June 2022 | The Bread of Life

On Differently Abled People
1
1

On Differently Abled People

Dr. George Samuel

When we use the term “handicapped,” we need to realize that in one way or another we are all handicapped. For example, a number of us are handicapped in our ability to love others. How about forgiving others? Doing good to all? We are deficient in a number of matters like this. Physically, we may be enjoying sound health, but we know the present health can be deteriorated any time even without warning. 

We use the term “differently abled” for those who are the victims of birth defect, accident, sickness and the like which made some people incapacitated even to take care of their own personal needs. Some might be physically normal but mentally deficient. Such mental defect may make them abnormal in their behaviour, although physically even strong. Some such people who in the sight of others may be deficient in doing things intelligently, but some of them are able to maintain a healthy outlook, probably because their mind is not “polluted” with undesirable matters unlike some of the so called “intelligent” ones.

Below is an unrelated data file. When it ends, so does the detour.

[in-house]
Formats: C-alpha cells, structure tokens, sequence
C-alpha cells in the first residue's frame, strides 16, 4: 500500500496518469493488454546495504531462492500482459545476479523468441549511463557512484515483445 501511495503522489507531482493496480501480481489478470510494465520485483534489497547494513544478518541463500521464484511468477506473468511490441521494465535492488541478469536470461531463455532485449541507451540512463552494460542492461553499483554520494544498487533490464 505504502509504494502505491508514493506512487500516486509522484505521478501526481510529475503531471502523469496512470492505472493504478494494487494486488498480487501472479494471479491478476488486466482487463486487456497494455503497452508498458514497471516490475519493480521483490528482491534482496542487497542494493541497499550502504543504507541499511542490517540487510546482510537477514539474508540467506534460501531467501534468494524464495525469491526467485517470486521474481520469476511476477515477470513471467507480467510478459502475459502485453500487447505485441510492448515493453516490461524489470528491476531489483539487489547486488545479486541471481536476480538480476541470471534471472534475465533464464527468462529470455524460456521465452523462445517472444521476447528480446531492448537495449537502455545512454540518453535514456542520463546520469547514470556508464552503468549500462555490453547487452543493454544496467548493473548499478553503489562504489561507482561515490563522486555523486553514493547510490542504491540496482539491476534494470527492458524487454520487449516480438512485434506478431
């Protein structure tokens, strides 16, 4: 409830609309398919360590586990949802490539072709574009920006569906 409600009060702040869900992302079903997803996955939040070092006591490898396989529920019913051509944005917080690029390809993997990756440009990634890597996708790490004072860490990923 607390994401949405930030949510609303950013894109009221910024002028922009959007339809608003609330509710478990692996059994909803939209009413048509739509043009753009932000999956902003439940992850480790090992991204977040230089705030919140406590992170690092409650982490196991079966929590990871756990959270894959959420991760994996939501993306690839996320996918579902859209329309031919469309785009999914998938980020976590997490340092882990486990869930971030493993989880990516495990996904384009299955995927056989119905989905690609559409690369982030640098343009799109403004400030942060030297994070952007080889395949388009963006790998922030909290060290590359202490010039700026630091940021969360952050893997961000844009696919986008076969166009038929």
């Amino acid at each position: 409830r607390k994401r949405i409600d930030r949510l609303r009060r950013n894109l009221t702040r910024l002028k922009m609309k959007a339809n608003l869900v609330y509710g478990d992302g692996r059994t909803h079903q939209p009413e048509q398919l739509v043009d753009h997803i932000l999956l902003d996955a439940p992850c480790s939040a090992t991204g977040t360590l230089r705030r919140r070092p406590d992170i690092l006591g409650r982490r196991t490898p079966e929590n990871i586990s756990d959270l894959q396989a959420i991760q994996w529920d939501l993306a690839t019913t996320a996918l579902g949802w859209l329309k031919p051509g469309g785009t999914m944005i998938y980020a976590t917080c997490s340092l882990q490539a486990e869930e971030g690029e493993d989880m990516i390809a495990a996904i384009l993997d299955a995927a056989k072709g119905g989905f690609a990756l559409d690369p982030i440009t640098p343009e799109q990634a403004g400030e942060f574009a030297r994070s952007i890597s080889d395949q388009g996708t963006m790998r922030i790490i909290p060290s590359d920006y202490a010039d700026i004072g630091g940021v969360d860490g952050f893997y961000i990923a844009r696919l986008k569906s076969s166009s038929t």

The term “differently abled” is not merely a substitute for “handicapped” but in its true spirit such people can contribute a lot toward the betterment of the world around them in their own capacity. We have several examples of such people outliving the normal healthy ones. I would like to share certain things I learned from a few of such individuals who triumphed over their limitations.

Many around the world are aware of Joni Erickson in California who is a paraplegic for over four decades. She met with the accident while swimming, and many are blessed around the world through her ministry of encouraging. She still speaks to many around the world. Many are watching her on television and other visual media. Her books are also popular in Christian book shops. I had the privilege to share the meetings with her in United States and Canada. She used to pray for my sons Johny and Ronnie who were suffering from the threatening Cystic Fibrosis.